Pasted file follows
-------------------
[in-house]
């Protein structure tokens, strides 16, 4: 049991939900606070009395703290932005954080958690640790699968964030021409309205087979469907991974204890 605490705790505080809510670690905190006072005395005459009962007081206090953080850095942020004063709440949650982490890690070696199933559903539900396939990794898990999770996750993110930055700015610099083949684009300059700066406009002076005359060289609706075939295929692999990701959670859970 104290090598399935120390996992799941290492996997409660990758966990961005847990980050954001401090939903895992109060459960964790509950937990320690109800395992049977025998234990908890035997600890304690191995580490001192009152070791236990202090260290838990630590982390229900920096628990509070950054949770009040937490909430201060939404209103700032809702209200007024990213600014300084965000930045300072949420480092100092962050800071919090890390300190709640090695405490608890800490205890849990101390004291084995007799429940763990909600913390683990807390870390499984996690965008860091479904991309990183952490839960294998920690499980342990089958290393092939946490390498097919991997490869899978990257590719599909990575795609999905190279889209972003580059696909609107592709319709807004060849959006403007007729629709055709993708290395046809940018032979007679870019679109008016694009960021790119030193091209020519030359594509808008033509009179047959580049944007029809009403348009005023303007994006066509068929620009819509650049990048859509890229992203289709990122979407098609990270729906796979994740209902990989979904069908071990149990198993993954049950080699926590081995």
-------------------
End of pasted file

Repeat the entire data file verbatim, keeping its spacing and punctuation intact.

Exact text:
[in-house]
């Protein structure tokens, strides 16, 4: 049991939900606070009395703290932005954080958690640790699968964030021409309205087979469907991974204890 605490705790505080809510670690905190006072005395005459009962007081206090953080850095942020004063709440949650982490890690070696199933559903539900396939990794898990999770996750993110930055700015610099083949684009300059700066406009002076005359060289609706075939295929692999990701959670859970 104290090598399935120390996992799941290492996997409660990758966990961005847990980050954001401090939903895992109060459960964790509950937990320690109800395992049977025998234990908890035997600890304690191995580490001192009152070791236990202090260290838990630590982390229900920096628990509070950054949770009040937490909430201060939404209103700032809702209200007024990213600014300084965000930045300072949420480092100092962050800071919090890390300190709640090695405490608890800490205890849990101390004291084995007799429940763990909600913390683990807390870390499984996690965008860091479904991309990183952490839960294998920690499980342990089958290393092939946490390498097919991997490869899978990257590719599909990575795609999905190279889209972003580059696909609107592709319709807004060849959006403007007729629709055709993708290395046809940018032979007679870019679109008016694009960021790119030193091209020519030359594509808008033509009179047959580049944007029809009403348009005023303007994006066509068929620009819509650049990048859509890229992203289709990122979407098609990270729906796979994740209902990989979904069908071990149990198993993954049950080699926590081995």